The summer after graduation I was inspired to try living in intentional community after reading The Irresistible Revolution: Living as an Ordinary Radical, by Shane Claiborne. Claiborne’s book told the story of his own journey of faith and how it led him to develop an intentional community in Philadelphia called The Simple Way.
Since graduating from college eight years ago, I have participated in several “holy experiments” of living in intentional Christian community. My own experiments have included both formal and informal arrangements. I was a part of a program called Discipleship Year in Washington, D.C., there I lived in a large house with 6 other women, we volunteered and shared our lives together. My most recent community experience was in Harrisburg where we each lived in separate houses next to one another, yet were involved in regular activities, meals, prayer, and hangout times, while inviting other neighbors in.
Since then, my husband and I have made some major changes in our lives and joined a very different type of community. We currently direct a study abroad program in Belize, Central America, where college students spend a semester living in Christian community, while taking classes that focus on the environment.
In these years of living communally in these different settings, I have learned a lot about people, and a lot about myself.
Jean Vanier, the founder of the L’Arche, wrote a book called Community and Growth, a wonderful resource for anyone who lives with another human being. In it he writes,
“So community can appear to be a marvelously welcoming and sharing place. But in another way, community is a terrible place. It is the place where our limitations and our egoism are revealed to us.”
When we make ourselves vulnerable enough to be in deep relationship with anyone, there is not only the possibility, but the assurance that we will fail one another.
I have found this to be true. When living close together, whether family, a small town, or a group of friends, it is easy to see both the best and worst of humans emerge. I have also been pleasantly surprised by simple acts of kindness, and ways that we learn to love one another better. But, I have been astounded by how like-minded people (me included!) can wound one another.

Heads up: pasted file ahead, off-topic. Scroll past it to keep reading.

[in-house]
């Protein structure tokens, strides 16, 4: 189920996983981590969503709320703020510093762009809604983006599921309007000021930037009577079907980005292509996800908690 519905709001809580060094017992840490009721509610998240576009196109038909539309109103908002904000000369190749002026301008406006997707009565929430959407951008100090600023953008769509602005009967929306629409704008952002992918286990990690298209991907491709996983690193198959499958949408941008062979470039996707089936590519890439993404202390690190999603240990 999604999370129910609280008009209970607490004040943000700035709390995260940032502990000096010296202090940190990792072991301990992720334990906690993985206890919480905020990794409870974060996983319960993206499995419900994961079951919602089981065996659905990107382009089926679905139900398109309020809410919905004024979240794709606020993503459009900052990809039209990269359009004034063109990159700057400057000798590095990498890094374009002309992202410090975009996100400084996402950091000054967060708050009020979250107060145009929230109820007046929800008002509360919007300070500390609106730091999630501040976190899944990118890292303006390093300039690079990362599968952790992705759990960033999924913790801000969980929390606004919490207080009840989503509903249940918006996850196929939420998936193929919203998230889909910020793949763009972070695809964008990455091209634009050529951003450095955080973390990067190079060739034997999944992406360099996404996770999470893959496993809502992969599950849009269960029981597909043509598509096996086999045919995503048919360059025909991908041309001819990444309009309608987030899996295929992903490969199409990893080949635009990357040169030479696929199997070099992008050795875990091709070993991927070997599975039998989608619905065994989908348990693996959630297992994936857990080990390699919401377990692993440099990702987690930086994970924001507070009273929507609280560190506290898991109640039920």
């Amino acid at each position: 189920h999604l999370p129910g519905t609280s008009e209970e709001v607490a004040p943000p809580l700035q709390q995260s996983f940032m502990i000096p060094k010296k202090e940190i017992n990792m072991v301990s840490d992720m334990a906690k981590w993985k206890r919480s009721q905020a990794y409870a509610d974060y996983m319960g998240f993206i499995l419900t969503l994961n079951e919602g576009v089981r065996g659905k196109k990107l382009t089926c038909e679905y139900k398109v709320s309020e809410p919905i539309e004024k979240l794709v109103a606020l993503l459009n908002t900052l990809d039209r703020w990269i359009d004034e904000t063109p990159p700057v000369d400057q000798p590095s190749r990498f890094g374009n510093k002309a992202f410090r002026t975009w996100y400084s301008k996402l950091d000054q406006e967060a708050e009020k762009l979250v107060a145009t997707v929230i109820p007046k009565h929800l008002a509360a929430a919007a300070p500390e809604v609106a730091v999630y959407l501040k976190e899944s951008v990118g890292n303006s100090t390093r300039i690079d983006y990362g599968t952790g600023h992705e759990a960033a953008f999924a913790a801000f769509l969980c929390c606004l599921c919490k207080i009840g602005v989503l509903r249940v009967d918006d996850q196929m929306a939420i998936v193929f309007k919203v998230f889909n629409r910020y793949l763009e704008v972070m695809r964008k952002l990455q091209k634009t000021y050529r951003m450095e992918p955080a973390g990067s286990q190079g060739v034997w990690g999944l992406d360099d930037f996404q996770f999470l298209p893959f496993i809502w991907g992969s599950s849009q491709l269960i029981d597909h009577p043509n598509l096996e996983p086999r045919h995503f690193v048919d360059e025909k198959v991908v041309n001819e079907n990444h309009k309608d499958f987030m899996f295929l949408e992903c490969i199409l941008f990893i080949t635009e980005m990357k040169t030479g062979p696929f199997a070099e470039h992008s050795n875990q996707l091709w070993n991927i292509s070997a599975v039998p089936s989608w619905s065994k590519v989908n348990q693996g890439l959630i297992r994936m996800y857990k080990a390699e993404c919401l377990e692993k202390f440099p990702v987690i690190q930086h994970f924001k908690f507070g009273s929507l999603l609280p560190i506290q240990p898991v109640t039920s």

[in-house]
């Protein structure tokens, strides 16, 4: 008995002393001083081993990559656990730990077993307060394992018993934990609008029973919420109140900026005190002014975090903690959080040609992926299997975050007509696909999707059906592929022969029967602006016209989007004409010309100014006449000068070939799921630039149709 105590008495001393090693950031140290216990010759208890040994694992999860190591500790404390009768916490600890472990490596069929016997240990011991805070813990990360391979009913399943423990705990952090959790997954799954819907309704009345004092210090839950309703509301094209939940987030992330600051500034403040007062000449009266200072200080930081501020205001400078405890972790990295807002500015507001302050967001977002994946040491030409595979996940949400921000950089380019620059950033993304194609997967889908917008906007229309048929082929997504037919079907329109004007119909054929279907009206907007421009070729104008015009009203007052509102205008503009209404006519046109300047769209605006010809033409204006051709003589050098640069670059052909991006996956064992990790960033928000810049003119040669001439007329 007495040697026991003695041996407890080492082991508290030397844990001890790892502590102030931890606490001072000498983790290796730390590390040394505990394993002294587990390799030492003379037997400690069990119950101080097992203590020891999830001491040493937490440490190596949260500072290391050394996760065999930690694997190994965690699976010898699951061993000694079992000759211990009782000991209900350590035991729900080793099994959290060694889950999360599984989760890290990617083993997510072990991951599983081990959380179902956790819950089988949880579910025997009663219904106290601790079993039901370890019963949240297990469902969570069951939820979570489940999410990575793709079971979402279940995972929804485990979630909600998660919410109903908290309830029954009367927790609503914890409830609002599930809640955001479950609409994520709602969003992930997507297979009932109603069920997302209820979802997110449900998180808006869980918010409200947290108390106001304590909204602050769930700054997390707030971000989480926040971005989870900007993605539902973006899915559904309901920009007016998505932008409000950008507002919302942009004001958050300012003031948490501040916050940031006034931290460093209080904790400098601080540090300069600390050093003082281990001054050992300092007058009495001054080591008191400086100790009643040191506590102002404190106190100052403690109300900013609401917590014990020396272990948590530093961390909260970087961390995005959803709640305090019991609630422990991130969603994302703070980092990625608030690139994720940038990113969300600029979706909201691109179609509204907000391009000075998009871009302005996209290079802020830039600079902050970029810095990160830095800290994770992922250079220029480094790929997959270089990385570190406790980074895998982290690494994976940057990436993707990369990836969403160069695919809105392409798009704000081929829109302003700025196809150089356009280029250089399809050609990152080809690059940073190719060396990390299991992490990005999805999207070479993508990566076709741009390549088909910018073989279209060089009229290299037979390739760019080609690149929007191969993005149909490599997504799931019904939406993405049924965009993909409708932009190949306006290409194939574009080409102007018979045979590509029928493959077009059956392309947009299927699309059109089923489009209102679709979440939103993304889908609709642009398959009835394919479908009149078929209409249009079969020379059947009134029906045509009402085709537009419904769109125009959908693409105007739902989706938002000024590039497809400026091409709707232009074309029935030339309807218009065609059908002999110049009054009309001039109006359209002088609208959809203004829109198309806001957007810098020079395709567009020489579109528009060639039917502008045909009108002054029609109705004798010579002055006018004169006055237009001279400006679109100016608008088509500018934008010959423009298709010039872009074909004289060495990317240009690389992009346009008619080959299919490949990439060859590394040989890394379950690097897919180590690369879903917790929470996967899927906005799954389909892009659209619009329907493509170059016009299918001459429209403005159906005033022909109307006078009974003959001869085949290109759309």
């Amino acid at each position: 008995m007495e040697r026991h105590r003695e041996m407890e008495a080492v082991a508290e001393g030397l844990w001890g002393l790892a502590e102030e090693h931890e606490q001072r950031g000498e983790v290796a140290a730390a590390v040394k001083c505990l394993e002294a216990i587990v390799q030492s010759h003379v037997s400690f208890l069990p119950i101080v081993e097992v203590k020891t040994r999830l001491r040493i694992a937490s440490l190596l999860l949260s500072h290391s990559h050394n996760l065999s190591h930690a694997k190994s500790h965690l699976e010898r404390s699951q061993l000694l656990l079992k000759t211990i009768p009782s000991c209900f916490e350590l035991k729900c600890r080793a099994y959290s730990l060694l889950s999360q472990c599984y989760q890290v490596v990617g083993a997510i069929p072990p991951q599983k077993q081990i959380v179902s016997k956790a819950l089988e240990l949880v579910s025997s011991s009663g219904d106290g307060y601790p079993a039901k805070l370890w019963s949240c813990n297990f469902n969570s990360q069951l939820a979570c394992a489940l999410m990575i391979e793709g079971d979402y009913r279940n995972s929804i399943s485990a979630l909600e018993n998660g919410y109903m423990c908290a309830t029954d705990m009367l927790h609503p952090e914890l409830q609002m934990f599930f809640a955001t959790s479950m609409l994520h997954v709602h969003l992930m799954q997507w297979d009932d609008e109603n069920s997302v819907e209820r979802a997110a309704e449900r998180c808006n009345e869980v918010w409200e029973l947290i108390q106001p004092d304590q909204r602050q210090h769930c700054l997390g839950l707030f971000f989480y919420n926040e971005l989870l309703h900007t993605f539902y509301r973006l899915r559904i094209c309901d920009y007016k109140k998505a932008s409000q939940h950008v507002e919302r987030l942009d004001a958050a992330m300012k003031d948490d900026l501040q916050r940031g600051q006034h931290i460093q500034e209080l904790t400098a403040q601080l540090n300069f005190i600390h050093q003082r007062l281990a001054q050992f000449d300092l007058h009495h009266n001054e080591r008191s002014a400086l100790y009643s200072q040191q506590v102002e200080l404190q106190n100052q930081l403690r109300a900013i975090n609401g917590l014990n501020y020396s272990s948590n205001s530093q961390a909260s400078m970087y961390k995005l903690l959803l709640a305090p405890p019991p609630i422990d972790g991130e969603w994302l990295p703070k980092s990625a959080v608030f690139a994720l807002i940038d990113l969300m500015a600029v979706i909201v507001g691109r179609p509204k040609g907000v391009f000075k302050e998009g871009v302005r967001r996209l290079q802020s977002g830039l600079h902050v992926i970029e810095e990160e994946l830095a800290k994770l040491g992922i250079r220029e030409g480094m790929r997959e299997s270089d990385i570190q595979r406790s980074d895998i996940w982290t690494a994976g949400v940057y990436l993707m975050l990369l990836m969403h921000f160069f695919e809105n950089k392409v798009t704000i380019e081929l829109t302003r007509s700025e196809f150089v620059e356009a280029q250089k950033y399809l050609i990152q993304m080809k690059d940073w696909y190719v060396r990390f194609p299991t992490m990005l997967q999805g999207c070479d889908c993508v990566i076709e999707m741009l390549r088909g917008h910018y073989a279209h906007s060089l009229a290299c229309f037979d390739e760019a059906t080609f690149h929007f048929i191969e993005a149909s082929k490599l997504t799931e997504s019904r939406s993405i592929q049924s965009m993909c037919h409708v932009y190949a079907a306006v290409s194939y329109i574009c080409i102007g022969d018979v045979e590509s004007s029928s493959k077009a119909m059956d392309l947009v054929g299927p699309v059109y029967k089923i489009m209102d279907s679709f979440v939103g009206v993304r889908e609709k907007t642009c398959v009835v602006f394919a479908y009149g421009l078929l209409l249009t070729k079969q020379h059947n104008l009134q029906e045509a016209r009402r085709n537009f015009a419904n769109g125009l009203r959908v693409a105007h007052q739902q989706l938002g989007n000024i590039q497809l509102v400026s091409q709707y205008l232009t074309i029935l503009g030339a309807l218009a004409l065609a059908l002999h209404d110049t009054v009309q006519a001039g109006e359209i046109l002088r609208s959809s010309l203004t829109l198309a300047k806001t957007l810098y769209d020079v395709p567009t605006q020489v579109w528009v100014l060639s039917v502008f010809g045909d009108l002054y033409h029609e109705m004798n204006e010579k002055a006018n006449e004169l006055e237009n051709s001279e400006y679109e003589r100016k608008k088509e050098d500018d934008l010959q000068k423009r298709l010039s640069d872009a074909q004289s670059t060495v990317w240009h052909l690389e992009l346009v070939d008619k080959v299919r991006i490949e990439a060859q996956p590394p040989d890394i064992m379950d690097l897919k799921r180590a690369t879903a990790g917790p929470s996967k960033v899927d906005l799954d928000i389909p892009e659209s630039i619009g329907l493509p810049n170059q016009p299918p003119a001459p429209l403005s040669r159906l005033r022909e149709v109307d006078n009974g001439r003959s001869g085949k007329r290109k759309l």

And yet, there is also the hope of the refining power of being in real relationship.
Being in real relationships is sometimes a difficult, scary concept; it is not easy to open ourselves up to the possibility of our own weaknesses being revealed or getting hurt. Engaging in a deeper community takes courage, and here are some things that have been helpful for me along my journey:
- Be realistic with your goals and upfront about expectations from the beginning. Expectations that aren’t voiced probably won’t be met.
- Provide space to voice criticism or misunderstandings, otherwise they may never be exposed, which can lead to bitterness.
- Be open to criticism, or confrontation. It can be difficult to receive, but approach it prayerfully and thoughtfully, deciding what changes you might need to make in yourself, as well as what you might ask for from others around you.
- Be willing to confront others in loving ways when your needs and expectations are not being met.
- Continually work on accepting yourself and others- both the good and the bad.
Living in fear of true community means we miss out on living fully. Says Vanier, “true community is liberating.” When our deep wounds and weaknesses are revealed, there is a chance for them to be healed. Being a part of the healing process for one another is truly a beautiful thing that is possible whether you live in intentional community or not!
How can you enter into deeper relationships and community right where you are?
Micalagh Beckwith Moritz is a social worker, writer, wife, sister, daughter, community member, continually learning how to do a better job at each of these roles. She is always contemplating how to love others better and to enjoy the small things of life; to see God in everything and everyone. She is passionate about caring for the environment, experiencing new cultures, and also important, eating cheese. She currently lives in Belize and has the privilege of teaching and learning from college/university students! She works with a Christian study abroad program: Creation Care Study Program (CCSP). Micalagh blogs at Only Small Things.